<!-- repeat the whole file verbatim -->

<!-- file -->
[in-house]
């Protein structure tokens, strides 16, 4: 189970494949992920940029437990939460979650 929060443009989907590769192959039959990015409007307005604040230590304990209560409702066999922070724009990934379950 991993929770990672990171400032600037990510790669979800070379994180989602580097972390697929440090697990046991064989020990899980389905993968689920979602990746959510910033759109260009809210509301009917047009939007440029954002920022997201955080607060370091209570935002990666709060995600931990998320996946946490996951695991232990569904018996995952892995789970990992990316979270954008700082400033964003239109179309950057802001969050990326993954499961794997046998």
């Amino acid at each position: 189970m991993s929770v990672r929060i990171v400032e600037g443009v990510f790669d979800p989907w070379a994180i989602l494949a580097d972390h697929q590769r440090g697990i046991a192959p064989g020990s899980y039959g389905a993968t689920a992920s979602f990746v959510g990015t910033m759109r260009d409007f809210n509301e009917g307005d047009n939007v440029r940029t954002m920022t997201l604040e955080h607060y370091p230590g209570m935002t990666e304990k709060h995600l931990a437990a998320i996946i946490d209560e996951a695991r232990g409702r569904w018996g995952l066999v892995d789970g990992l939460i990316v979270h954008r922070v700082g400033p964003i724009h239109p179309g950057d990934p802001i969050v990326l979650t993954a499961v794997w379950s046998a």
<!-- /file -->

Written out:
[in-house]
């Protein structure tokens, strides 16, 4: 189970494949992920940029437990939460979650 929060443009989907590769192959039959990015409007307005604040230590304990209560409702066999922070724009990934379950 991993929770990672990171400032600037990510790669979800070379994180989602580097972390697929440090697990046991064989020990899980389905993968689920979602990746959510910033759109260009809210509301009917047009939007440029954002920022997201955080607060370091209570935002990666709060995600931990998320996946946490996951695991232990569904018996995952892995789970990992990316979270954008700082400033964003239109179309950057802001969050990326993954499961794997046998």
């Amino acid at each position: 189970m991993s929770v990672r929060i990171v400032e600037g443009v990510f790669d979800p989907w070379a994180i989602l494949a580097d972390h697929q590769r440090g697990i046991a192959p064989g020990s899980y039959g389905a993968t689920a992920s979602f990746v959510g990015t910033m759109r260009d409007f809210n509301e009917g307005d047009n939007v440029r940029t954002m920022t997201l604040e955080h607060y370091p230590g209570m935002t990666e304990k709060h995600l931990a437990a998320i996946i946490d209560e996951a695991r232990g409702r569904w018996g995952l066999v892995d789970g990992l939460i990316v979270h954008r922070v700082g400033p964003i724009h239109p179309g950057d990934p802001i969050v990326l979650t993954a499961v794997w379950s046998a």